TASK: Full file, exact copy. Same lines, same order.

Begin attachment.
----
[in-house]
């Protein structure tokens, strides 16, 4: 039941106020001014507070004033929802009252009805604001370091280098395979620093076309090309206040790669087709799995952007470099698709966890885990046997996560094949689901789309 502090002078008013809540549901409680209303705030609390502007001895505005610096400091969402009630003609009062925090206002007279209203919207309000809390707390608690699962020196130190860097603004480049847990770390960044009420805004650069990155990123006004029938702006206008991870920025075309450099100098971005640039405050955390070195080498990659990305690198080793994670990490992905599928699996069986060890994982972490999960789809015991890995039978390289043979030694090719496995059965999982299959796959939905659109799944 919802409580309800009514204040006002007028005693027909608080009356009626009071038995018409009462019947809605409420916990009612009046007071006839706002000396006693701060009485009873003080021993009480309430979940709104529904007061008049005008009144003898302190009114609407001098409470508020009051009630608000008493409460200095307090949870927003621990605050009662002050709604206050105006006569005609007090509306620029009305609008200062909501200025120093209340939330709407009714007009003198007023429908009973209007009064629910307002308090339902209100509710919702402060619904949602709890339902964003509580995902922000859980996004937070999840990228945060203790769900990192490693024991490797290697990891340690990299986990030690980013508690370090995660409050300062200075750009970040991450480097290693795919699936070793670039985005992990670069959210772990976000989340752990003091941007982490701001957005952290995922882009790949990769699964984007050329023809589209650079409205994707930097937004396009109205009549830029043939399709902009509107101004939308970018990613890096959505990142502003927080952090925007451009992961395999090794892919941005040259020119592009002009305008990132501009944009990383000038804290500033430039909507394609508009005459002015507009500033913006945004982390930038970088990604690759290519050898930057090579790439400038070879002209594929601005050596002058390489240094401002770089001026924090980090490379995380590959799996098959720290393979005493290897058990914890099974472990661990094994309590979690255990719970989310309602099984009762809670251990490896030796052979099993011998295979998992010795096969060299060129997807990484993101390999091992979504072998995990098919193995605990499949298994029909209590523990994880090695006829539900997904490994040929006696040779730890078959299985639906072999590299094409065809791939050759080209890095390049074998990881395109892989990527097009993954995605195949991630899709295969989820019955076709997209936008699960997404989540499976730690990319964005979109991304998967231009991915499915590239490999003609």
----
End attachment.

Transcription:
[in-house]
């Protein structure tokens, strides 16, 4: 039941106020001014507070004033929802009252009805604001370091280098395979620093076309090309206040790669087709799995952007470099698709966890885990046997996560094949689901789309 502090002078008013809540549901409680209303705030609390502007001895505005610096400091969402009630003609009062925090206002007279209203919207309000809390707390608690699962020196130190860097603004480049847990770390960044009420805004650069990155990123006004029938702006206008991870920025075309450099100098971005640039405050955390070195080498990659990305690198080793994670990490992905599928699996069986060890994982972490999960789809015991890995039978390289043979030694090719496995059965999982299959796959939905659109799944 919802409580309800009514204040006002007028005693027909608080009356009626009071038995018409009462019947809605409420916990009612009046007071006839706002000396006693701060009485009873003080021993009480309430979940709104529904007061008049005008009144003898302190009114609407001098409470508020009051009630608000008493409460200095307090949870927003621990605050009662002050709604206050105006006569005609007090509306620029009305609008200062909501200025120093209340939330709407009714007009003198007023429908009973209007009064629910307002308090339902209100509710919702402060619904949602709890339902964003509580995902922000859980996004937070999840990228945060203790769900990192490693024991490797290697990891340690990299986990030690980013508690370090995660409050300062200075750009970040991450480097290693795919699936070793670039985005992990670069959210772990976000989340752990003091941007982490701001957005952290995922882009790949990769699964984007050329023809589209650079409205994707930097937004396009109205009549830029043939399709902009509107101004939308970018990613890096959505990142502003927080952090925007451009992961395999090794892919941005040259020119592009002009305008990132501009944009990383000038804290500033430039909507394609508009005459002015507009500033913006945004982390930038970088990604690759290519050898930057090579790439400038070879002209594929601005050596002058390489240094401002770089001026924090980090490379995380590959799996098959720290393979005493290897058990914890099974472990661990094994309590979690255990719970989310309602099984009762809670251990490896030796052979099993011998295979998992010795096969060299060129997807990484993101390999091992979504072998995990098919193995605990499949298994029909209590523990994880090695006829539900997904490994040929006696040779730890078959299985639906072999590299094409065809791939050759080209890095390049074998990881395109892989990527097009993954995605195949991630899709295969989820019955076709997209936008699960997404989540499976730690990319964005979109991304998967231009991915499915590239490999003609």